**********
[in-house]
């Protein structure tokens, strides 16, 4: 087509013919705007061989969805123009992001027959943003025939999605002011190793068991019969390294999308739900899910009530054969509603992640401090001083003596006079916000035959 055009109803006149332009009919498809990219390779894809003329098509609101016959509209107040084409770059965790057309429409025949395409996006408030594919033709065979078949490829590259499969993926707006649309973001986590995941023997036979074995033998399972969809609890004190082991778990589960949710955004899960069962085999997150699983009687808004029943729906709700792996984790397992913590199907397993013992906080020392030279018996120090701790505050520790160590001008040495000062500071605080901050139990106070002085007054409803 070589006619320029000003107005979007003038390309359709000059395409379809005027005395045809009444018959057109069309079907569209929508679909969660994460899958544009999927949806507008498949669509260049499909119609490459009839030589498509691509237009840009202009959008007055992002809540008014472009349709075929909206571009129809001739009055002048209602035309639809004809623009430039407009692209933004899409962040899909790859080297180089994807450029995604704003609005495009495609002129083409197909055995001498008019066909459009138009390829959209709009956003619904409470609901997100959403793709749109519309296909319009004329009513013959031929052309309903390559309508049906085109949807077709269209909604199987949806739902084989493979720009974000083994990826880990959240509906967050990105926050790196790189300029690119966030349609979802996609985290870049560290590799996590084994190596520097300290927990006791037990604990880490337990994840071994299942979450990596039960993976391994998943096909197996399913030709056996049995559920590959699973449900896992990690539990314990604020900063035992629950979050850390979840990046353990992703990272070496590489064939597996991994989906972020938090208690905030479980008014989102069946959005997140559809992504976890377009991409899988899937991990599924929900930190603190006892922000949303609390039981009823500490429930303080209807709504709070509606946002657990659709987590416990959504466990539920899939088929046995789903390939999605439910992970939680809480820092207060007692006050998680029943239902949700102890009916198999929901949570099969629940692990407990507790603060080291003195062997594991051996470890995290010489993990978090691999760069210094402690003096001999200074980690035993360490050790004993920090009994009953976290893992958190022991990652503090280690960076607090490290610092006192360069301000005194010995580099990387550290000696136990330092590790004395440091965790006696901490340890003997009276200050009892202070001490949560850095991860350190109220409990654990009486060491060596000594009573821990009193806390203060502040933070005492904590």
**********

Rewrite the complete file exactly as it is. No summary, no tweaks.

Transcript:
[in-house]
């Protein structure tokens, strides 16, 4: 087509013919705007061989969805123009992001027959943003025939999605002011190793068991019969390294999308739900899910009530054969509603992640401090001083003596006079916000035959 055009109803006149332009009919498809990219390779894809003329098509609101016959509209107040084409770059965790057309429409025949395409996006408030594919033709065979078949490829590259499969993926707006649309973001986590995941023997036979074995033998399972969809609890004190082991778990589960949710955004899960069962085999997150699983009687808004029943729906709700792996984790397992913590199907397993013992906080020392030279018996120090701790505050520790160590001008040495000062500071605080901050139990106070002085007054409803 070589006619320029000003107005979007003038390309359709000059395409379809005027005395045809009444018959057109069309079907569209929508679909969660994460899958544009999927949806507008498949669509260049499909119609490459009839030589498509691509237009840009202009959008007055992002809540008014472009349709075929909206571009129809001739009055002048209602035309639809004809623009430039407009692209933004899409962040899909790859080297180089994807450029995604704003609005495009495609002129083409197909055995001498008019066909459009138009390829959209709009956003619904409470609901997100959403793709749109519309296909319009004329009513013959031929052309309903390559309508049906085109949807077709269209909604199987949806739902084989493979720009974000083994990826880990959240509906967050990105926050790196790189300029690119966030349609979802996609985290870049560290590799996590084994190596520097300290927990006791037990604990880490337990994840071994299942979450990596039960993976391994998943096909197996399913030709056996049995559920590959699973449900896992990690539990314990604020900063035992629950979050850390979840990046353990992703990272070496590489064939597996991994989906972020938090208690905030479980008014989102069946959005997140559809992504976890377009991409899988899937991990599924929900930190603190006892922000949303609390039981009823500490429930303080209807709504709070509606946002657990659709987590416990959504466990539920899939088929046995789903390939999605439910992970939680809480820092207060007692006050998680029943239902949700102890009916198999929901949570099969629940692990407990507790603060080291003195062997594991051996470890995290010489993990978090691999760069210094402690003096001999200074980690035993360490050790004993920090009994009953976290893992958190022991990652503090280690960076607090490290610092006192360069301000005194010995580099990387550290000696136990330092590790004395440091965790006696901490340890003997009276200050009892202070001490949560850095991860350190109220409990654990009486060491060596000594009573821990009193806390203060502040933070005492904590």